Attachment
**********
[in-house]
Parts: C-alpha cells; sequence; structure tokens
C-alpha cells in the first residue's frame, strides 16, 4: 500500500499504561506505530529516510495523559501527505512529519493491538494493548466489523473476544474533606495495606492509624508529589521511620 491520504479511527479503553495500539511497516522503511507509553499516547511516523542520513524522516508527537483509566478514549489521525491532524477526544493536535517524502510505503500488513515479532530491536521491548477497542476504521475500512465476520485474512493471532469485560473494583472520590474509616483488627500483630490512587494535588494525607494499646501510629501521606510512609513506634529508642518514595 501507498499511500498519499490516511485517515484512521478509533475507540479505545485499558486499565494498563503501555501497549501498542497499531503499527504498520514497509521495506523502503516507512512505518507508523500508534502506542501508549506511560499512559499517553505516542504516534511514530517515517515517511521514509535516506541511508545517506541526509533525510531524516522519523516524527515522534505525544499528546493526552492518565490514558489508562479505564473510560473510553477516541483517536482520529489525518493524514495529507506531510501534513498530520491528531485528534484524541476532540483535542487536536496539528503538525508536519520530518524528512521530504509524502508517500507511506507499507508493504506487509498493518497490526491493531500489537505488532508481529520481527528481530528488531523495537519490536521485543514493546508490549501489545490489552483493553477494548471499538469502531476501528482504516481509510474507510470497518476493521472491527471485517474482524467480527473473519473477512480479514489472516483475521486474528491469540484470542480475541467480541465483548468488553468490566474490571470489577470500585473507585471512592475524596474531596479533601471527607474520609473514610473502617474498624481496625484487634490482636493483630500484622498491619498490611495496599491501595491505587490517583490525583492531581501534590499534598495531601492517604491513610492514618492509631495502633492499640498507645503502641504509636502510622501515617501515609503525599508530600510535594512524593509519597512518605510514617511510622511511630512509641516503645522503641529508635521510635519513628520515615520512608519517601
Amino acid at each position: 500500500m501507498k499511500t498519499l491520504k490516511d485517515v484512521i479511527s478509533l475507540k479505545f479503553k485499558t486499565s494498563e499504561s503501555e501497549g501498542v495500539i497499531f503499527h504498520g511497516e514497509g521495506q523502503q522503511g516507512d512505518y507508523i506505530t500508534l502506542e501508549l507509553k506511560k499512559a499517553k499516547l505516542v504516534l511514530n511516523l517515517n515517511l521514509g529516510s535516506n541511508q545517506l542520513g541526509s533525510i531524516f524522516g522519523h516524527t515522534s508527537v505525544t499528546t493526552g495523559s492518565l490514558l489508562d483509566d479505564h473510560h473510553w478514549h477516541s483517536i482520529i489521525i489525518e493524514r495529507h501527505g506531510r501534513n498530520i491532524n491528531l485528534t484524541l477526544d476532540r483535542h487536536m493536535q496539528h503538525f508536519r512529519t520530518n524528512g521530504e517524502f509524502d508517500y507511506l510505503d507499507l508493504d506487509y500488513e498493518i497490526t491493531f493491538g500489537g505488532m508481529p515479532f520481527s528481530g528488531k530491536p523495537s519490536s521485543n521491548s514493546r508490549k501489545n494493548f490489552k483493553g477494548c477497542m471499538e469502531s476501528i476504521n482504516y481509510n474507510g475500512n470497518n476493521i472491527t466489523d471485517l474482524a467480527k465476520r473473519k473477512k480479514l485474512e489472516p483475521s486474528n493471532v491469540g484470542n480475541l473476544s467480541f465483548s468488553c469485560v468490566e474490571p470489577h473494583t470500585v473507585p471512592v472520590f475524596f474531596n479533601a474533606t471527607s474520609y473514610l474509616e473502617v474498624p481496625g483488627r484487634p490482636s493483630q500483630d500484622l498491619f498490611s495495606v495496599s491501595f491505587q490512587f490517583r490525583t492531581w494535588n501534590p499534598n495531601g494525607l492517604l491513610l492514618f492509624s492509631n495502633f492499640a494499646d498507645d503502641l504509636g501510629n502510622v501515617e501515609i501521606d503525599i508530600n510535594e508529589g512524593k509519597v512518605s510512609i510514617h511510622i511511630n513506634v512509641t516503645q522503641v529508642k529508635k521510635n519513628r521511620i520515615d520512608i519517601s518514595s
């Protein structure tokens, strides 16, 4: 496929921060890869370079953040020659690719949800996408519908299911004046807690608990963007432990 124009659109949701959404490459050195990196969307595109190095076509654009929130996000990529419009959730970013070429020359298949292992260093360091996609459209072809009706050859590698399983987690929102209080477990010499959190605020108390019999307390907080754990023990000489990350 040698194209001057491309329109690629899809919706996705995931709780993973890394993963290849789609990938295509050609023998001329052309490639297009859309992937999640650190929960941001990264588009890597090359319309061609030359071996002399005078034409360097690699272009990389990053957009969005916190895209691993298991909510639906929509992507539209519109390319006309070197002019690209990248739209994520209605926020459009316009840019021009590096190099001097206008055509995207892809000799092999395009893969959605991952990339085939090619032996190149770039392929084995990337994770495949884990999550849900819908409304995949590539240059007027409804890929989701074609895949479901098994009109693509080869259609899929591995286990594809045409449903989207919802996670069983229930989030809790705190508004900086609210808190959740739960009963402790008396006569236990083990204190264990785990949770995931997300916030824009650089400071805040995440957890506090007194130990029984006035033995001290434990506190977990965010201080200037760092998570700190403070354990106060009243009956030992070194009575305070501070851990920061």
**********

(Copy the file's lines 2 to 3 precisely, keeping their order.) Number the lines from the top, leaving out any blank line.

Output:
Parts: C-alpha cells; sequence; structure tokens
C-alpha cells in the first residue's frame, strides 16, 4: 500500500499504561506505530529516510495523559501527505512529519493491538494493548466489523473476544474533606495495606492509624508529589521511620 491520504479511527479503553495500539511497516522503511507509553499516547511516523542520513524522516508527537483509566478514549489521525491532524477526544493536535517524502510505503500488513515479532530491536521491548477497542476504521475500512465476520485474512493471532469485560473494583472520590474509616483488627500483630490512587494535588494525607494499646501510629501521606510512609513506634529508642518514595 501507498499511500498519499490516511485517515484512521478509533475507540479505545485499558486499565494498563503501555501497549501498542497499531503499527504498520514497509521495506523502503516507512512505518507508523500508534502506542501508549506511560499512559499517553505516542504516534511514530517515517515517511521514509535516506541511508545517506541526509533525510531524516522519523516524527515522534505525544499528546493526552492518565490514558489508562479505564473510560473510553477516541483517536482520529489525518493524514495529507506531510501534513498530520491528531485528534484524541476532540483535542487536536496539528503538525508536519520530518524528512521530504509524502508517500507511506507499507508493504506487509498493518497490526491493531500489537505488532508481529520481527528481530528488531523495537519490536521485543514493546508490549501489545490489552483493553477494548471499538469502531476501528482504516481509510474507510470497518476493521472491527471485517474482524467480527473473519473477512480479514489472516483475521486474528491469540484470542480475541467480541465483548468488553468490566474490571470489577470500585473507585471512592475524596474531596479533601471527607474520609473514610473502617474498624481496625484487634490482636493483630500484622498491619498490611495496599491501595491505587490517583490525583492531581501534590499534598495531601492517604491513610492514618492509631495502633492499640498507645503502641504509636502510622501515617501515609503525599508530600510535594512524593509519597512518605510514617511510622511511630512509641516503645522503641529508635521510635519513628520515615520512608519517601